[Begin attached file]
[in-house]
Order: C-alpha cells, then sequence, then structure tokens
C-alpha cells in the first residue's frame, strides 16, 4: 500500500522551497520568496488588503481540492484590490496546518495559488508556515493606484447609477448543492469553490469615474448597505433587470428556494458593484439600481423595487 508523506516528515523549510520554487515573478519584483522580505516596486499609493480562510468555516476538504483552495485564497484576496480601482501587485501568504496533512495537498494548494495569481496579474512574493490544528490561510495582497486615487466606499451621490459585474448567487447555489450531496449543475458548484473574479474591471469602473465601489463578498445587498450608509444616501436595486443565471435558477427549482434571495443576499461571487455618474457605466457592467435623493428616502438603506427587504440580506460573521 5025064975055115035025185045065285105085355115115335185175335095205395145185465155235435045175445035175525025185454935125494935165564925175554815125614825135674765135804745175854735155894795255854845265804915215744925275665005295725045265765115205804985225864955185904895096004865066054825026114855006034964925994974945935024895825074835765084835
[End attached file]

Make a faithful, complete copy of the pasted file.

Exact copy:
[in-house]
Order: C-alpha cells, then sequence, then structure tokens
C-alpha cells in the first residue's frame, strides 16, 4: 500500500522551497520568496488588503481540492484590490496546518495559488508556515493606484447609477448543492469553490469615474448597505433587470428556494458593484439600481423595487 508523506516528515523549510520554487515573478519584483522580505516596486499609493480562510468555516476538504483552495485564497484576496480601482501587485501568504496533512495537498494548494495569481496579474512574493490544528490561510495582497486615487466606499451621490459585474448567487447555489450531496449543475458548484473574479474591471469602473465601489463578498445587498450608509444616501436595486443565471435558477427549482434571495443576499461571487455618474457605466457592467435623493428616502438603506427587504440580506460573521 5025064975055115035025185045065285105085355115115335185175335095205395145185465155235435045175445035175525025185454935125494935165564925175554815125614825135674765135804745175854735155894795255854845265804915215744925275665005295725045265765115205804985225864955185904895096004865066054825026114855006034964925994974945935024895825074835765084835